While for purposes of description I have shown and described a specific embodiment of my invention, it will be apparent that changes and modifications can be made therein without departing from the spirit of my invention or the scope of the appended claims.

I claim:

1. A device for measuring the resistance between the anode and the cathode of an electrochemical cell having a DC power source for applying current thereacross, comprising:

a current function generator in circuit with said anode and cathode for generating a current function signal inversely proportional to the current flowing through said electrochemical cell;

voltage generating means for generating a control voltage signal representing the difierence between the total voltage drop across said electrochemical cell and the voltage drop due to the electrochemical reaction taking place in the electrochemical cell;

a multiplier;

means for delivering said current function signal to said multiplier; and

means for delivering said control voltage signal to said multiplier; said multiplier being operative in response to said control voltage signal and said current function signal to produce an output signal proportional to cell resistance.

2. The apparatus of claim 1 wherein said multiplier is a Hall cell having a current input portion and a magnetic input portion, said current function signal being delivered to said current input portion of said Hall cell and said control voltage signal being delivered to said magnetic input portion of said Hall cell.

3. The apparatus of claim 1 including an indicating meter and means to deliver the output signal of the multiplier to said meter so that said meter provides an indication of the multiplication of said control voltage signal and said current function signal.

4. The apparatus of claim 3 wherein the total voltage drop across the electrochemical cell includes that due to electrolyte and that due to electrodes and electrical connections, said device further including:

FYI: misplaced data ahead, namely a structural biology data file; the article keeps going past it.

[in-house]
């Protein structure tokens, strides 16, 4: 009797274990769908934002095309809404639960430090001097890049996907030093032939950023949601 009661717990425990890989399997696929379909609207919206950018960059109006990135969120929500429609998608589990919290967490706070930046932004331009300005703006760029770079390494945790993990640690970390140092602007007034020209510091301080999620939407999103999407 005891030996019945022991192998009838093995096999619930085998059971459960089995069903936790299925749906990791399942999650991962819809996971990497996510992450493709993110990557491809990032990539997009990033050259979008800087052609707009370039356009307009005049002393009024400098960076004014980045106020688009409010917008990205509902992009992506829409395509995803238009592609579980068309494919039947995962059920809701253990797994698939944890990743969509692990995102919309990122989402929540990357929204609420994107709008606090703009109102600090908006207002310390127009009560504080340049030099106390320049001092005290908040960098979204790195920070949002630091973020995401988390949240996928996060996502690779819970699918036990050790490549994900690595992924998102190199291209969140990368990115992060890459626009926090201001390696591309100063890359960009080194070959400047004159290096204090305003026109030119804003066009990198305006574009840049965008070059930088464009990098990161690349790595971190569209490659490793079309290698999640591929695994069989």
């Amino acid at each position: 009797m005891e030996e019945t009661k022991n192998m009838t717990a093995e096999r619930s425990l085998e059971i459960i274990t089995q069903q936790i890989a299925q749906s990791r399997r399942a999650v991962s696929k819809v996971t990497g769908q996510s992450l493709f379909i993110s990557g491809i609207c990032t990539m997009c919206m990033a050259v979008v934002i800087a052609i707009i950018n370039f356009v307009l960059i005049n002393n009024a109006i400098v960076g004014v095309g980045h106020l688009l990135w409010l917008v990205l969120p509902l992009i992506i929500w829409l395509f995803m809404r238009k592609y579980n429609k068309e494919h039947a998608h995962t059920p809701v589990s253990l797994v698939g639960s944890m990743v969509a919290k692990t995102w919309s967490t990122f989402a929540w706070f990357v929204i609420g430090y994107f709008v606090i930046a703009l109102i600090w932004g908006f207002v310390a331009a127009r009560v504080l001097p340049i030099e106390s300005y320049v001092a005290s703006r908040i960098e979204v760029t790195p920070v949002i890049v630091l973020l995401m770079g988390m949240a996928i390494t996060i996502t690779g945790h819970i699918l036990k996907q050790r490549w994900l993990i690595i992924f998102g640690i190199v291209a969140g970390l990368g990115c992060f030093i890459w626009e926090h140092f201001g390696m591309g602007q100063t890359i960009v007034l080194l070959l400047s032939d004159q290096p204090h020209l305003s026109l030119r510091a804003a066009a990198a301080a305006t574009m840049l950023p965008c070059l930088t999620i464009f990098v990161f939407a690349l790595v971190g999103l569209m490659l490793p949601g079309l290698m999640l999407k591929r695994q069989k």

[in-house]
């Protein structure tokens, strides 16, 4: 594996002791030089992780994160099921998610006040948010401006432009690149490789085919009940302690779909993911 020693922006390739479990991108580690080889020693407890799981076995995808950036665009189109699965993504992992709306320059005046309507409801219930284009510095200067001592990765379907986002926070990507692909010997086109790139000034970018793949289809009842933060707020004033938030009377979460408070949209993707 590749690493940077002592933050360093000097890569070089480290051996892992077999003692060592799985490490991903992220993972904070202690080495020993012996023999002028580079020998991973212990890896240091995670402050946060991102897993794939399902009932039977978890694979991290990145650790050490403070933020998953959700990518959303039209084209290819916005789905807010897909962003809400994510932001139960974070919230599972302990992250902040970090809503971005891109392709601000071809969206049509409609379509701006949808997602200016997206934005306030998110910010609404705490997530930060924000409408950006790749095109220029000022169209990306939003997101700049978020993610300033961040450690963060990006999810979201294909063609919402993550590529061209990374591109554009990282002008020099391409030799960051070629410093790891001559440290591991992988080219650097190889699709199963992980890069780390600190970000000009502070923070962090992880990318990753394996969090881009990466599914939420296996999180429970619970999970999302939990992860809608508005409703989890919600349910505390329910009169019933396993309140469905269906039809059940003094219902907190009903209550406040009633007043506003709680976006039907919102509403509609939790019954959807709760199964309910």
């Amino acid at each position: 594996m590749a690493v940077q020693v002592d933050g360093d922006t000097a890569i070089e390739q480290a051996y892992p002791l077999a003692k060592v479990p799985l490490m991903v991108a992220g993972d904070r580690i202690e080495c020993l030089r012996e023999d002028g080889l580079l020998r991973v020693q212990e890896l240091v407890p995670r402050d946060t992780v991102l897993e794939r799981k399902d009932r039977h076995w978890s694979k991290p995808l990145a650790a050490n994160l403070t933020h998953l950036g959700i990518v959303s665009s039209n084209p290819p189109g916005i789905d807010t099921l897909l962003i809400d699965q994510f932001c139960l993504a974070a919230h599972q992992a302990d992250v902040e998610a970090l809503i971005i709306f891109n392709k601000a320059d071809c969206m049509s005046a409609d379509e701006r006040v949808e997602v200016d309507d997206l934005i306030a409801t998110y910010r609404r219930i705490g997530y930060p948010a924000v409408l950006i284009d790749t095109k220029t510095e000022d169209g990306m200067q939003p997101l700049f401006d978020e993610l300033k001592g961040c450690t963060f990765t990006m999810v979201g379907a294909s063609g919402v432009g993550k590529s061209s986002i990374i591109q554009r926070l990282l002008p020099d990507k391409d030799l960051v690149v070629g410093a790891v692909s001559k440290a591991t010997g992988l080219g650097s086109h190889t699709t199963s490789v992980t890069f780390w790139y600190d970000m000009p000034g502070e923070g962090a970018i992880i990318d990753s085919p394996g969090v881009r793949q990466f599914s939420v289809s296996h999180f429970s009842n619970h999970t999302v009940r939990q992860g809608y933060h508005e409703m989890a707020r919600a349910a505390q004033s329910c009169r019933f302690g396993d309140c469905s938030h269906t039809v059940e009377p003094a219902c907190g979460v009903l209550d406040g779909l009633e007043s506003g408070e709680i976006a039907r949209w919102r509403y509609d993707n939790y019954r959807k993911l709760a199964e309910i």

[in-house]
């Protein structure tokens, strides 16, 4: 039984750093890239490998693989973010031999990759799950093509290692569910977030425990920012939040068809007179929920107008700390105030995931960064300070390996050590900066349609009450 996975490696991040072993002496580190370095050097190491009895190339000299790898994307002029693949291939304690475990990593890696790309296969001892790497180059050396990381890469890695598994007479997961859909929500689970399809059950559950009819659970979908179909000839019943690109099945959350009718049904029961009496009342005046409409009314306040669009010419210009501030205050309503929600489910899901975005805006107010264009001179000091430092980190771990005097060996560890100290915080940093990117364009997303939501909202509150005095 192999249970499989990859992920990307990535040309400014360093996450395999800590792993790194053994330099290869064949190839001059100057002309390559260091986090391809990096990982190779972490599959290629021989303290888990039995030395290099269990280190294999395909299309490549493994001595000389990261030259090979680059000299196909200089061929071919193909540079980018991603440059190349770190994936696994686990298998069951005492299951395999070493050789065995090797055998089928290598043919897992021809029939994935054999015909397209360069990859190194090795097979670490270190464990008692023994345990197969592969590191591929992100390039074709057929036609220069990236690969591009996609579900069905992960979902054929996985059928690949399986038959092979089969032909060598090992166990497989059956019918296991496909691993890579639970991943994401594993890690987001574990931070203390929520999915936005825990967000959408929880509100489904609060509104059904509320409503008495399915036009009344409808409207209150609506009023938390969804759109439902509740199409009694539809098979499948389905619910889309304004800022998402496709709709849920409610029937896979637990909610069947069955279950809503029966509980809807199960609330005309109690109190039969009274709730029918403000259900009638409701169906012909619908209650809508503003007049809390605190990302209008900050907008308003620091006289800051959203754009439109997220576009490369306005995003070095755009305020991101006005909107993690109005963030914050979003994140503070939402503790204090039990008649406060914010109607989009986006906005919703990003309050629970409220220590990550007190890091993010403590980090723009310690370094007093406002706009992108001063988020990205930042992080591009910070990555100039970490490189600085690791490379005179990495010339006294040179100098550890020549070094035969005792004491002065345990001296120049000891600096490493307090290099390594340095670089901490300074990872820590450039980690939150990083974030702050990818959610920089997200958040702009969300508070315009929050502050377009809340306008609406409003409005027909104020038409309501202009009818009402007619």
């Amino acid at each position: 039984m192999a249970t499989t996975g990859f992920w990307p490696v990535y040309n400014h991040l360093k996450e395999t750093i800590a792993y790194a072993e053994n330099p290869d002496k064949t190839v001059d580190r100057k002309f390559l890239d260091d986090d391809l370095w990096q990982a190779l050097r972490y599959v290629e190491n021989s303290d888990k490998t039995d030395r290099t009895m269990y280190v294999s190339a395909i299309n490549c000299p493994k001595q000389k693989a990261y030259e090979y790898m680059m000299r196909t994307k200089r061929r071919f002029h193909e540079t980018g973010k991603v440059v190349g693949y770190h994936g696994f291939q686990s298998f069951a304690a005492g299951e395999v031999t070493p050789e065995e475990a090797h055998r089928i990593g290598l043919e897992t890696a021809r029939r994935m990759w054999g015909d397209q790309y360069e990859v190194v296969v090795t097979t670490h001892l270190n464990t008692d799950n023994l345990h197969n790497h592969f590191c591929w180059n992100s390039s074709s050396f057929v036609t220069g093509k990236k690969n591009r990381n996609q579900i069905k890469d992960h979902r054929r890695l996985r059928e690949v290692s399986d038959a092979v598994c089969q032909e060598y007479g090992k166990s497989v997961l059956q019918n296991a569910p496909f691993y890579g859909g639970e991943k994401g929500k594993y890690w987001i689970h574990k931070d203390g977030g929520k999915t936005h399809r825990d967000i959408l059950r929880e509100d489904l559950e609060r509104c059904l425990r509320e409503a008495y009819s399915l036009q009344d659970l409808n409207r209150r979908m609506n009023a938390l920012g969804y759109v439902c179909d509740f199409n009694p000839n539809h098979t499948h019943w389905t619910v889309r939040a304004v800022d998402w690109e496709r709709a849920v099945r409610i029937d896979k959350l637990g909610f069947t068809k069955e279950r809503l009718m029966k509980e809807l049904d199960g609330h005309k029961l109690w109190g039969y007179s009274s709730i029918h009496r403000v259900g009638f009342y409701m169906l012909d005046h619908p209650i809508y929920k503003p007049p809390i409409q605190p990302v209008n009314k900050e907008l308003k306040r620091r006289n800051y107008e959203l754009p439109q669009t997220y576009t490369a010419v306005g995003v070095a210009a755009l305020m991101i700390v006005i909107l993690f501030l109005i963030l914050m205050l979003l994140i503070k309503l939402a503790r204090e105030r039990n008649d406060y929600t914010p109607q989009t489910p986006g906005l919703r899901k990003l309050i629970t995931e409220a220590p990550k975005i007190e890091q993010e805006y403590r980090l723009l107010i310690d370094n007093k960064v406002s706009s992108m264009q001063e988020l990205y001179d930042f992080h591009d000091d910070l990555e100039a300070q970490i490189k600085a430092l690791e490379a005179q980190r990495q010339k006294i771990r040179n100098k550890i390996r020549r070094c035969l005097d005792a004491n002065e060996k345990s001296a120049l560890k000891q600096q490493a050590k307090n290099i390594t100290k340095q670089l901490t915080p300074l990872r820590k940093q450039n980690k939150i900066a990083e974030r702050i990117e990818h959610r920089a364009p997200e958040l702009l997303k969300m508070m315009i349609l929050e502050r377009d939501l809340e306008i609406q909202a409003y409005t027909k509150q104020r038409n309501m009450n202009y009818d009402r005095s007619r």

means for reducing the meter indication by an amount proportional to the voltage drop due to said electrodes and electrical connections whereby said meter indication is proportional to the voltage drop due to said electrolyte.

5. Apparatus according to claim 1 including anode adjusting means and means for delivering the multiplier output signal to such anode adjusting means which is operative in response to said multiplier output signal to adjust the anode-cathode spacing so as to maintain a predetermined value of resistance between said anode and said cathode.

'6. Apparatus according to claim -1 wherein said multiplier is a Hall cell having a current signal input portion and a magnetic input portion, said signal that is inversely proportional to the current flowing through said electrochemical cell being delivered to said current signal input portion of said Hall cell and said control voltage signal being delivered to said magnetic input portion of said Hall cell.

7. Apparatus according to claim 6 including an indicating meter and means to deliver the Hall cell output signal to said meter so that said meter provides an indication of the resistance between said. anode and said cathode.

8. Apparatus according to claim 7 wherein the resistance between said 'anode and cathode includes that of the electrolyte and that of the electrodes and electrical connections, said device further including: